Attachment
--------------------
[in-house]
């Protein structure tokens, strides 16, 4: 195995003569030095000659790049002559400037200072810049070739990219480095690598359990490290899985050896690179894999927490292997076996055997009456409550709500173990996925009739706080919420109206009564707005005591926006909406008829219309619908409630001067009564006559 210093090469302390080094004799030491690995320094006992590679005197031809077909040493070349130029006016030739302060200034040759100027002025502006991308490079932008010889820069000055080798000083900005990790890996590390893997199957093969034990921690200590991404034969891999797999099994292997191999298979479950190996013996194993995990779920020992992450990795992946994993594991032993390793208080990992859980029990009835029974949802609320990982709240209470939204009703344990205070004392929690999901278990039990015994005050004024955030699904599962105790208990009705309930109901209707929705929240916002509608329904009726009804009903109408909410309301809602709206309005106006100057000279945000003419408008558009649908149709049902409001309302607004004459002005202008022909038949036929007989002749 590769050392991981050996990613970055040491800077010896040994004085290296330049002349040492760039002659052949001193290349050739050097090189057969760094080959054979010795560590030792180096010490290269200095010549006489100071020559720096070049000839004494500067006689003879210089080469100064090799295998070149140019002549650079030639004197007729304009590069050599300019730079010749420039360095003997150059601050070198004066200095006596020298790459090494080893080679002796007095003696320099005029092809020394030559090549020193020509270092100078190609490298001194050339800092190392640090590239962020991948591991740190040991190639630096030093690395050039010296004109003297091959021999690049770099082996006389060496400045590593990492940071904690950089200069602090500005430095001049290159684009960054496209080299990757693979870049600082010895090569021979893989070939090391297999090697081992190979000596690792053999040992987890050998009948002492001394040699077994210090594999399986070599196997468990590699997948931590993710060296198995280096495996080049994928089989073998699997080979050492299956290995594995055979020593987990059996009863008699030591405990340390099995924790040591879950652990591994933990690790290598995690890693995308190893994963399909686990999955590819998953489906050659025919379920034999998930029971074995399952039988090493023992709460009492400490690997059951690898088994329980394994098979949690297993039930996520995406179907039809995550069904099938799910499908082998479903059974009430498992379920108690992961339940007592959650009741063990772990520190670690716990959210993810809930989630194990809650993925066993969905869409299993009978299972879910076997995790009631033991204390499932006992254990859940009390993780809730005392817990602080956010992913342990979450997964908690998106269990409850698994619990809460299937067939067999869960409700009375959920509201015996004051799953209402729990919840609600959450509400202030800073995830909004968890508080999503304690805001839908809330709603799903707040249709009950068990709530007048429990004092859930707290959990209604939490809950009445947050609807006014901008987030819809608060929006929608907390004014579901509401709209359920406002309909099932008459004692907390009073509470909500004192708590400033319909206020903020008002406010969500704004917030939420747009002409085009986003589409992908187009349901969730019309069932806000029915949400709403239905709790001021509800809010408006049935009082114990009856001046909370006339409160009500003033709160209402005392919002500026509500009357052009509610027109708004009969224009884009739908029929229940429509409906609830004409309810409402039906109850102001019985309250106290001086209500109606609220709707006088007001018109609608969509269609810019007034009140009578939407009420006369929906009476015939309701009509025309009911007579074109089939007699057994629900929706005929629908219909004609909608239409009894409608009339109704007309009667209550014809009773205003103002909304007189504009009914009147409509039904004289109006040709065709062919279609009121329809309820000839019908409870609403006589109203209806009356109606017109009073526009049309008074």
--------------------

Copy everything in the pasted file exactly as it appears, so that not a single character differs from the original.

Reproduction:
[in-house]
């Protein structure tokens, strides 16, 4: 195995003569030095000659790049002559400037200072810049070739990219480095690598359990490290899985050896690179894999927490292997076996055997009456409550709500173990996925009739706080919420109206009564707005005591926006909406008829219309619908409630001067009564006559 210093090469302390080094004799030491690995320094006992590679005197031809077909040493070349130029006016030739302060200034040759100027002025502006991308490079932008010889820069000055080798000083900005990790890996590390893997199957093969034990921690200590991404034969891999797999099994292997191999298979479950190996013996194993995990779920020992992450990795992946994993594991032993390793208080990992859980029990009835029974949802609320990982709240209470939204009703344990205070004392929690999901278990039990015994005050004024955030699904599962105790208990009705309930109901209707929705929240916002509608329904009726009804009903109408909410309301809602709206309005106006100057000279945000003419408008558009649908149709049902409001309302607004004459002005202008022909038949036929007989002749 590769050392991981050996990613970055040491800077010896040994004085290296330049002349040492760039002659052949001193290349050739050097090189057969760094080959054979010795560590030792180096010490290269200095010549006489100071020559720096070049000839004494500067006689003879210089080469100064090799295998070149140019002549650079030639004197007729304009590069050599300019730079010749420039360095003997150059601050070198004066200095006596020298790459090494080893080679002796007095003696320099005029092809020394030559090549020193020509270092100078190609490298001194050339800092190392640090590239962020991948591991740190040991190639630096030093690395050039010296004109003297091959021999690049770099082996006389060496400045590593990492940071904690950089200069602090500005430095001049290159684009960054496209080299990757693979870049600082010895090569021979893989070939090391297999090697081992190979000596690792053999040992987890050998009948002492001394040699077994210090594999399986070599196997468990590699997948931590993710060296198995280096495996080049994928089989073998699997080979050492299956290995594995055979020593987990059996009863008699030591405990340390099995924790040591879950652990591994933990690790290598995690890693995308190893994963399909686990999955590819998953489906050659025919379920034999998930029971074995399952039988090493023992709460009492400490690997059951690898088994329980394994098979949690297993039930996520995406179907039809995550069904099938799910499908082998479903059974009430498992379920108690992961339940007592959650009741063990772990520190670690716990959210993810809930989630194990809650993925066993969905869409299993009978299972879910076997995790009631033991204390499932006992254990859940009390993780809730005392817990602080956010992913342990979450997964908690998106269990409850698994619990809460299937067939067999869960409700009375959920509201015996004051799953209402729990919840609600959450509400202030800073995830909004968890508080999503304690805001839908809330709603799903707040249709009950068990709530007048429990004092859930707290959990209604939490809950009445947050609807006014901008987030819809608060929006929608907390004014579901509401709209359920406002309909099932008459004692907390009073509470909500004192708590400033319909206020903020008002406010969500704004917030939420747009002409085009986003589409992908187009349901969730019309069932806000029915949400709403239905709790001021509800809010408006049935009082114990009856001046909370006339409160009500003033709160209402005392919002500026509500009357052009509610027109708004009969224009884009739908029929229940429509409906609830004409309810409402039906109850102001019985309250106290001086209500109606609220709707006088007001018109609608969509269609810019007034009140009578939407009420006369929906009476015939309701009509025309009911007579074109089939007699057994629900929706005929629908219909004609909608239409009894409608009339109704007309009667209550014809009773205003103002909304007189504009009914009147409509039904004289109006040709065709062919279609009121329809309820000839019908409870609403006589109203209806009356109606017109009073526009049309008074």